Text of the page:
The options are extensive and it’s important to think and act strategically to ensure the plan is “viable” and “reasonably likely to succeed”, as is required under the legislation.

Short window to seek advice under the temporary insolvency relief extension.

The COVID-19 insolvent trading relief expired on 31 December 2020, however, the Australian Government has provided a further three months of temporary insolvency relief in specific circumstances. 

This is purely to enable a distressed business to consider its position and appoint a registered liquidator as a small business restructuring practitioner to engage with creditors and develop the small business restructuring plan.

To access the ongoing insolvency relief, a Declaration of Intent to access the small business restructuring process needs to be published on ASIC’s insolvency notice board.

If you have insolvency concerns, it is imperative that you act promptly to mitigate personal liability exposure as a director and improve the chances of a successful restructuring.

Is your business eligible for small business restructuring?

As a broad summary, to be eligible and propose a small business restructuring plan your business must:

  • be incorporated with less than $1m in liabilities
  • be either insolvent or likely to become insolvent at some future time
  • be substantially compliant with the payment of employee entitlements and tax lodgements (as opposed to payment) obligations
  • not have had any of its directors (appointed within the previous 12 months) engage in the small business restructuring process for another company of which they’ve held office within a seven year period
  • not be under other restructuring or administration including a Deed of Company Arrangement or liquidation

There are various technical elements to determining eligibility, including the consideration of insolvency and the extent of a company’s liabilities at a point in time.

If creditors approve the small business restructuring plan, the directors retain control of the business and it can continue trading with protections from participating creditors.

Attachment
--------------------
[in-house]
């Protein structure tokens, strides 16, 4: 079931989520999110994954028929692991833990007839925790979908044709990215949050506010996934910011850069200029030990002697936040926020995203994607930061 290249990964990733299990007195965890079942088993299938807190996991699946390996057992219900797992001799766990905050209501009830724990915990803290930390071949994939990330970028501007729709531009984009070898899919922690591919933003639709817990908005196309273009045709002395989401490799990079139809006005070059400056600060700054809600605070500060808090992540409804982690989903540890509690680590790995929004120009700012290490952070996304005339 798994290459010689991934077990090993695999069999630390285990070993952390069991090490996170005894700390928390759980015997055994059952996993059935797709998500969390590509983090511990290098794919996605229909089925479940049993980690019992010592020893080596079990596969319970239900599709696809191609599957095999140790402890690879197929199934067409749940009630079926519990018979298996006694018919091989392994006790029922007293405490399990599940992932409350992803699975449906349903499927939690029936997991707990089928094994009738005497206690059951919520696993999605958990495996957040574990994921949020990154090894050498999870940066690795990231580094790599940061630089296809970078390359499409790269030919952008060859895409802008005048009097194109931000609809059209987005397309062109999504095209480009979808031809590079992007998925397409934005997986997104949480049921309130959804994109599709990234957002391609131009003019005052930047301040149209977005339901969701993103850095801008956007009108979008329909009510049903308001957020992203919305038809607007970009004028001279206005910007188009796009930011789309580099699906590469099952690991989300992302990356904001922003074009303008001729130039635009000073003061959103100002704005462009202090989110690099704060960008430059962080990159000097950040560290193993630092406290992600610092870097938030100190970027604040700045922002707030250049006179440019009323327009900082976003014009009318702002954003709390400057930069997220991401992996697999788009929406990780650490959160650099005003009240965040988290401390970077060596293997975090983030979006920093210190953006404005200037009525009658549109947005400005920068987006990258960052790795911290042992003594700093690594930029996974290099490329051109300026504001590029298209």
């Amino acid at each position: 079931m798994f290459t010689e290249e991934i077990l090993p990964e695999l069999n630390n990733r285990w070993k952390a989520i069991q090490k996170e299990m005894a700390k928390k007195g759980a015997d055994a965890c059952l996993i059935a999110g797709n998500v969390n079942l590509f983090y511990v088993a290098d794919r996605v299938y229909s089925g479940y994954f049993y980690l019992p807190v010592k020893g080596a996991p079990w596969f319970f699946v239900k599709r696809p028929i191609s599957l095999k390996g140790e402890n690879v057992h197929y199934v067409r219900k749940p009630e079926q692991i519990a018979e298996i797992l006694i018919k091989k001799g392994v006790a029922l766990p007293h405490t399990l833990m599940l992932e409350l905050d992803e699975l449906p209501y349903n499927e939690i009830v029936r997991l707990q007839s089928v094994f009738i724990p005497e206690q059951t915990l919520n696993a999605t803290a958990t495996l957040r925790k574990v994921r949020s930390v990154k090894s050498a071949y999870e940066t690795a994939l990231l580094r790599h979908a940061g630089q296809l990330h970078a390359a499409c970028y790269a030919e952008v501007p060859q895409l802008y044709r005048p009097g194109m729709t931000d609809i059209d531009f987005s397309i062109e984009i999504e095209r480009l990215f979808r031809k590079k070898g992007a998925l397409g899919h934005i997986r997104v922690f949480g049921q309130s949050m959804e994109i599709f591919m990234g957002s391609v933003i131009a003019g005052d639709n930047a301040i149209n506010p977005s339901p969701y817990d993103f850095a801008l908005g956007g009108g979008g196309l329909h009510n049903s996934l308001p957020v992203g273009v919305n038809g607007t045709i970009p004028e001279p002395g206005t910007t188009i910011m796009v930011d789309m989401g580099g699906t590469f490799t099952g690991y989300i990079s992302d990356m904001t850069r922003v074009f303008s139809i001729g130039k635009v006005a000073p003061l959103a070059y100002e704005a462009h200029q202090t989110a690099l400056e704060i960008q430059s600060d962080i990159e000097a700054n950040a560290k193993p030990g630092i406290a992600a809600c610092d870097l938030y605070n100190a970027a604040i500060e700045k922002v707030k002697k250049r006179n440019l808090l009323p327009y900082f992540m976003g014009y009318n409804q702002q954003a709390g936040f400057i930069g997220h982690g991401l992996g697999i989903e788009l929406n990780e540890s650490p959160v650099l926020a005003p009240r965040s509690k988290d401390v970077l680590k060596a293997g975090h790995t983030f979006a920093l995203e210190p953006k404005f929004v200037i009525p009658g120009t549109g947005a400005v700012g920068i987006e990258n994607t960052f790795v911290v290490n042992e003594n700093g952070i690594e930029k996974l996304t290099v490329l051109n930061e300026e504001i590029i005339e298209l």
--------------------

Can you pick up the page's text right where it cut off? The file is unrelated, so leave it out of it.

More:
If the creditors reject the small business restructuring plan, the company and its directors may consider other options – including voluntary liquidation, such as the new streamlined liquidation process.

Don’t leave it to the last minute, seek trusted advice from a small business restructuring practitioner (SBRP).

Appropriate advice is vital before seeking to access the small business restructuring process.

The right mix of pragmatic and solutions-oriented advisers, together with an experienced and flexible small business restructuring practitioner (Registered Liquidator by law), will be required to ensure a successful outcome for the business in distress and its stakeholders such as creditors.

Whatever the position, it’s important for directors to remember that the requirement to act with due diligence and care has never changed throughout the government’s response to the pandemic.

If your business is struggling financially, get trusted advice from a small business restructuring practitioner early on.


Our insolvency and restructuring experts are on standby to assist you in making confident and informed decisions about the future of your business and can help you determine the best way forward. To get in touch with a small business restructuring practitioner, simply contact your local RSM office.